Thursday, May 27, 2010

Versatile Dressing Challenge!

Inspired by Anthropologie's Versatile Dressing ideas, take a dress or outfit and pair it with different accessories and see how many looks you can come up with!  Take pictures and post in your blog or send to me to post in mine! 


Wednesday, May 26, 2010

What have you done Wednesday?

Well, I've had a fabulous weekend at the beach filled with fun, sun, friends & family! 

Then Monday evening I got a new sugar skull tattoo by the fabulous Cristina and Primal Tattoo in Casselberry....

On the craft front, I finished the repair to the pottery that I posted previously, I'm not thrilled with the results but it's better then broken!  I think my white was too white and the paint did not stick to the previously glazed parts.  I will take some photos another time...  Memorial weekend is approaching and I'm hoping to get allot of crafty inspirations and create!  What's on your memorial weekend list??

Barbe Saint John - New Treasures from Forgotten Artifacts: Join the fun at CREATE!

Has anyone ever been to an artist's retreat? How amazing does this sound??? (follow the link to my friend Barbe's blog ;))

Barbe Saint John - New Treasures from Forgotten Artifacts: Join the fun at CREATE!

Tuesday, May 18, 2010

Polka Dot Coat – Sewing Projects |

I just had to share this fabulous coat project from Burda Style!  The colors are some of my favorite.  Is anyone else comfortable with wearing the color yellow? What about polk-a-dots???

Polka Dot Coat – Sewing Projects |

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Wednesday, May 12, 2010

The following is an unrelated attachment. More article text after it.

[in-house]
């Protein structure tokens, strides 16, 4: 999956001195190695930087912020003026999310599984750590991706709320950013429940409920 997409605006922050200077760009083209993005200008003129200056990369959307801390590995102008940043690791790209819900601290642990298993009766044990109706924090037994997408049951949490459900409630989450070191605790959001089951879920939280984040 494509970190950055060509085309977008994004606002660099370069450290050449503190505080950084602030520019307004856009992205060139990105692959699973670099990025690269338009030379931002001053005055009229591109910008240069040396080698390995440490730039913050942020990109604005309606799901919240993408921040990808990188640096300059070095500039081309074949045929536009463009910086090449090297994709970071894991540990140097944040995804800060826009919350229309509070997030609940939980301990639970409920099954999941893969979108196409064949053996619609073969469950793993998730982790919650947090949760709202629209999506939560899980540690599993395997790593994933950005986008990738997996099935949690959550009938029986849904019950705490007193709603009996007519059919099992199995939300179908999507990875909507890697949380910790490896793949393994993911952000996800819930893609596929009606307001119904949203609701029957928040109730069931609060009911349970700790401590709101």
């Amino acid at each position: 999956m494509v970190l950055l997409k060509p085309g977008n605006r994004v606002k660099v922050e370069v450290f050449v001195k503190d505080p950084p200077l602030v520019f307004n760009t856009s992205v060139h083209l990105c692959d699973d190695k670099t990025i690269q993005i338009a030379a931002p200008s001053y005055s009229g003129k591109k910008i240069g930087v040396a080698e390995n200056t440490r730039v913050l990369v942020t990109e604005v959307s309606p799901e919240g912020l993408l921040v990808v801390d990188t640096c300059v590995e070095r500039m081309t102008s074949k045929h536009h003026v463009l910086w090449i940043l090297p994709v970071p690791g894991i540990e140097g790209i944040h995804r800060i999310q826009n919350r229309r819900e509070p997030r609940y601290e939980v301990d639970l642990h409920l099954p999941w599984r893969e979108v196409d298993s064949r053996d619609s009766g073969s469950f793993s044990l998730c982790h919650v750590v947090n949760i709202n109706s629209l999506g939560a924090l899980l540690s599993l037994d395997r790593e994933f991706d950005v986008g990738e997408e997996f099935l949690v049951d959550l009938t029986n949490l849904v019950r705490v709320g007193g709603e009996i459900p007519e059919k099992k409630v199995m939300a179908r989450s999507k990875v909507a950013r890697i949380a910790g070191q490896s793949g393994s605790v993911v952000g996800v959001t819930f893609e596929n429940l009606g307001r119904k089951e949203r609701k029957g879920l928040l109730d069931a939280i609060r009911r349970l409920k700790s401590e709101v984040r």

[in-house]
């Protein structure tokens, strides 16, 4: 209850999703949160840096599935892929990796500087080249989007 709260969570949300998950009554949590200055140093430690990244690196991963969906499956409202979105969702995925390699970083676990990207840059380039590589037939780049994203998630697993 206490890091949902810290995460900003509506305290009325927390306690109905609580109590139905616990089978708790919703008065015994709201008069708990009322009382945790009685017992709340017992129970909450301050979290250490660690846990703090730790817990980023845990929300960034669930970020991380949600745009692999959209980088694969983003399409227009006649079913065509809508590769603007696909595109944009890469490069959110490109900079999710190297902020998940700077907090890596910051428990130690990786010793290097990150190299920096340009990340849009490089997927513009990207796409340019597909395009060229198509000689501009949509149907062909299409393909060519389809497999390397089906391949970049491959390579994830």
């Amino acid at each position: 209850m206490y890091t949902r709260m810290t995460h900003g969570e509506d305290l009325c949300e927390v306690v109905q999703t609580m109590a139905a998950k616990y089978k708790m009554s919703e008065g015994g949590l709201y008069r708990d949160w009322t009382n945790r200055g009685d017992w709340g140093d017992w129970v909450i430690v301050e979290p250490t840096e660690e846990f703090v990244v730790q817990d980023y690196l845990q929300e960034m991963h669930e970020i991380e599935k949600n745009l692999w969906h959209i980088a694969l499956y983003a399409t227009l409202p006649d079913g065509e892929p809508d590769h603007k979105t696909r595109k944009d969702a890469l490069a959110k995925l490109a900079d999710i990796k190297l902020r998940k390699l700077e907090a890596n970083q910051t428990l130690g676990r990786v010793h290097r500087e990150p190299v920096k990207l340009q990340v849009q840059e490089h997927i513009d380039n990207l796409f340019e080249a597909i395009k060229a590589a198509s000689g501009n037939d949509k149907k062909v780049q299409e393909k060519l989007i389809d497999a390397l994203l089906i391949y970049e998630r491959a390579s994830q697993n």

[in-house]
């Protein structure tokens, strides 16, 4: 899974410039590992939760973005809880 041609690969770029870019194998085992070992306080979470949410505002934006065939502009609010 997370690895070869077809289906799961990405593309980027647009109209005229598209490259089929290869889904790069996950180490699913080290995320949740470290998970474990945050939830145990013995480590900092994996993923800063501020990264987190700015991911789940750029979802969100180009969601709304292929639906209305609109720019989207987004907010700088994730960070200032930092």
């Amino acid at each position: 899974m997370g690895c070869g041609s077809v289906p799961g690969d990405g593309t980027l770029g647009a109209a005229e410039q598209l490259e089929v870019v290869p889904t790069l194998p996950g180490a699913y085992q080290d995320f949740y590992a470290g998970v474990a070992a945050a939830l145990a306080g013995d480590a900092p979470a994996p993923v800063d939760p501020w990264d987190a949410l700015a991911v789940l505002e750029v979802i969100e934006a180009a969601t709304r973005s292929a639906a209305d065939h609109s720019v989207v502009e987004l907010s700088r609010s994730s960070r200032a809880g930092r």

What have you done Wednesday? FIRST CONCERT

I'm trying out the pottery repair that posted last post...

Meanwhile, I put this together for my 10 yo. son.  It's his shirt from the concert and our tickets in a T-shirt frame.  I need to print a picture out or two.

I took him to see Green Day last year for his first concert!  He was in AWE!

What was your first concert?

My first stadium concert was The Cure, I had just turned 14.

Monday, May 10, 2010


from ebay guides

Do you love vintage pottery, but perhaps not the prices some pieces command?

Beginner collectors can purchase pieces of vintage art pottery, by such makers as McCoy, Roseville, Weller, Hull for bargain prices, by purchasing pieces with some damage, such as chips, and then repair the pieces themselves. In this guide, I will explain how to repair chips to pottery. Learn to restore pottery to it's original beauty!

Supplies you will need:
Epoxy putty. This can be purchased at hardware stores such as Lowes. It comes in two tubes, that must be mixed.
Fine and medium sandpaper.
Acrylic paints.
Paintbrushes or linen pieces for applying color.
Styrofoam plates (for mixing paint & putty)

Step 1. First, clean the area to be repaired, and let it dry.

Step 2. Mix your putty, according to the directions. The putty comes with two tubes, that must be mixed together. You won't need the whole tube, just a small amount, according to the size of the chip.